Sectarian Identity Formation and Intra-Group Muslim Rivalries in Southeast Asia
Time & LocationSession 2
Wed 11:00–12:30 Room 1.102
- Saskia Schäfer Freie Universität Berlin
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- Hegemonic Islam and Pressures for Change: Constructing “Liberal” Muslims in Malaysia Saleena Saleem University of Liverpool
This paper examines the social and political factors that contributed to the development of intra-Muslim group contestations centred around reinterpretations of religious traditions, and the consequent construction of new forms of divisions within the Muslim community in Malaysia. The paper builds on Cesari’s argument that a ‘Muslim national habitus” was created when Islamic institutions became part of the state system in post-colonial Muslim-majority countries (2016). In the Malaysian context, the Muslim national habitus resulted in a hegemonic version of Islam and exclusivist discourses on Malay dominance. This created growing pressures for change from affected segments of society, from both the non-Muslim ethnic minorities and from within the Muslim majority community.
Through an examination of the example of a reformist-oriented Muslim women’s group that challenged hegemonic Islam in Malaysia, the paper elucidates why and how opposing political, religious and civil society actors variously responded to these pressures for change. In doing so, these actors constructed a discourse of the ‘liberal’ Muslim, which effectively rendered some Muslim groups as an inauthentic other. In light of recent political changes in Malaysia, the paper concludes with a consideration of the implications of this form of identity divisions within the Muslim community in Malaysia.
- Ideological Cleavages in Muslim Communities: The Liberal-Conservative Divide in Singapore Walid Jumblatt bin Abdullah Nanyang Technological University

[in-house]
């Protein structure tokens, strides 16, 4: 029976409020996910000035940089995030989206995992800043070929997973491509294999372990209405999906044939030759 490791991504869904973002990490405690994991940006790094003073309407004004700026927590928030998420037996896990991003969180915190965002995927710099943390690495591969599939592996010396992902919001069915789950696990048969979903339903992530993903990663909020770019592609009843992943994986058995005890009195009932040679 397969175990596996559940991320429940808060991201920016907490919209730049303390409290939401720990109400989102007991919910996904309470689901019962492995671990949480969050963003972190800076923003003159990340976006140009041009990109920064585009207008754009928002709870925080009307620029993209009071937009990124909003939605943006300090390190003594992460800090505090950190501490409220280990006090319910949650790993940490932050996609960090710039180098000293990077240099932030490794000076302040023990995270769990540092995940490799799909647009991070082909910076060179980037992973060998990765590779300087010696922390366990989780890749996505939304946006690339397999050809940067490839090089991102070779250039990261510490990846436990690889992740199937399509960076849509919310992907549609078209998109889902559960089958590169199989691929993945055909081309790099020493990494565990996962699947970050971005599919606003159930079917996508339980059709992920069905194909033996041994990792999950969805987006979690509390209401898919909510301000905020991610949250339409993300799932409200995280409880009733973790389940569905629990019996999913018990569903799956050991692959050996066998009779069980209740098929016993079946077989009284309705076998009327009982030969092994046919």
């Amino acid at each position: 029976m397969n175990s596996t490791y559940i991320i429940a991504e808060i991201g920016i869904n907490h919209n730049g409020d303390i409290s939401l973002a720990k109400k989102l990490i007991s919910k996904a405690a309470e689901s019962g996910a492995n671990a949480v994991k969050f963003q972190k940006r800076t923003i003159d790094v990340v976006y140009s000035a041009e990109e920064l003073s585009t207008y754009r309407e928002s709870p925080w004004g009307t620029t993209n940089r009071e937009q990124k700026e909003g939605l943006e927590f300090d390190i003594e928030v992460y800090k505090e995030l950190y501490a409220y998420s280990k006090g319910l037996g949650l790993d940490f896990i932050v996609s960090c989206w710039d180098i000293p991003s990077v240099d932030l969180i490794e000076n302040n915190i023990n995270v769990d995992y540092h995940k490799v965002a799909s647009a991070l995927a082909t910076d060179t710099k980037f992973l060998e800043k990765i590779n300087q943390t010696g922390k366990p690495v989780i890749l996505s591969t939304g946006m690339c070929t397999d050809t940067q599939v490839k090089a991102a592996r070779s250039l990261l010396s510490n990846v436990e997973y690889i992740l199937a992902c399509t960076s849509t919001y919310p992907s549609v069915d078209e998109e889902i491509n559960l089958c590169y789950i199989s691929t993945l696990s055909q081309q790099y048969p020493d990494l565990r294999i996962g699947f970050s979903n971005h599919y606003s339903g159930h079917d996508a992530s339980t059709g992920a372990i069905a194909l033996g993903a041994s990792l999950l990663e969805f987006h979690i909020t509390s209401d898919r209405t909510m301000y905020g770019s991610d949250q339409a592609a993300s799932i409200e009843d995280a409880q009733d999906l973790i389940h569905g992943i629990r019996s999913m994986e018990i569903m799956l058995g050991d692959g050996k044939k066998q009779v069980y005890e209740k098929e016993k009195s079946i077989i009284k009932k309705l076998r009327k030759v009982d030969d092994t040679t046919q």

Much attention has been devoted to the study of sectarian cleavages within Muslim communities: typically, these studies revolve around theological divisions, for instance, the Sunni-Shia or the Sufi/traditionalist-Salafi divides. While these cleavages are undeniably pertinent, this paper focuses on a division within Muslim communities which is not analysed as much: the liberal-conservative cleavage.
The paper focuses on the Singapore Muslim community. I postulate the following: 1) religious identities or cleavages may, and do, exist regardless of state politicization of these identities, and 2) in the case of Singapore, both liberals and conservatives generally attempt to court the state and work within what has been defined as acceptable, rather than challenge the parameters set by the state. In the process of doing so, neither liberal nor conservative Muslims can claim to be faithful to liberal or conservative principles, but rather, have to make pragmatic compromises.
This study challenges the sectarianization thesis posited by Hashemi and Posner (2017) by arguing that Muslim identities are dependent on the agency of individuals, and are not necessarily the consequence of state politicization. To be sure, states most definitely attempt to wield influence over religious communities, but actors do possess agency, and Muslim identities must be understood from the lens of the protagonists themselves, while not discounting the role the state may play in shaping identities.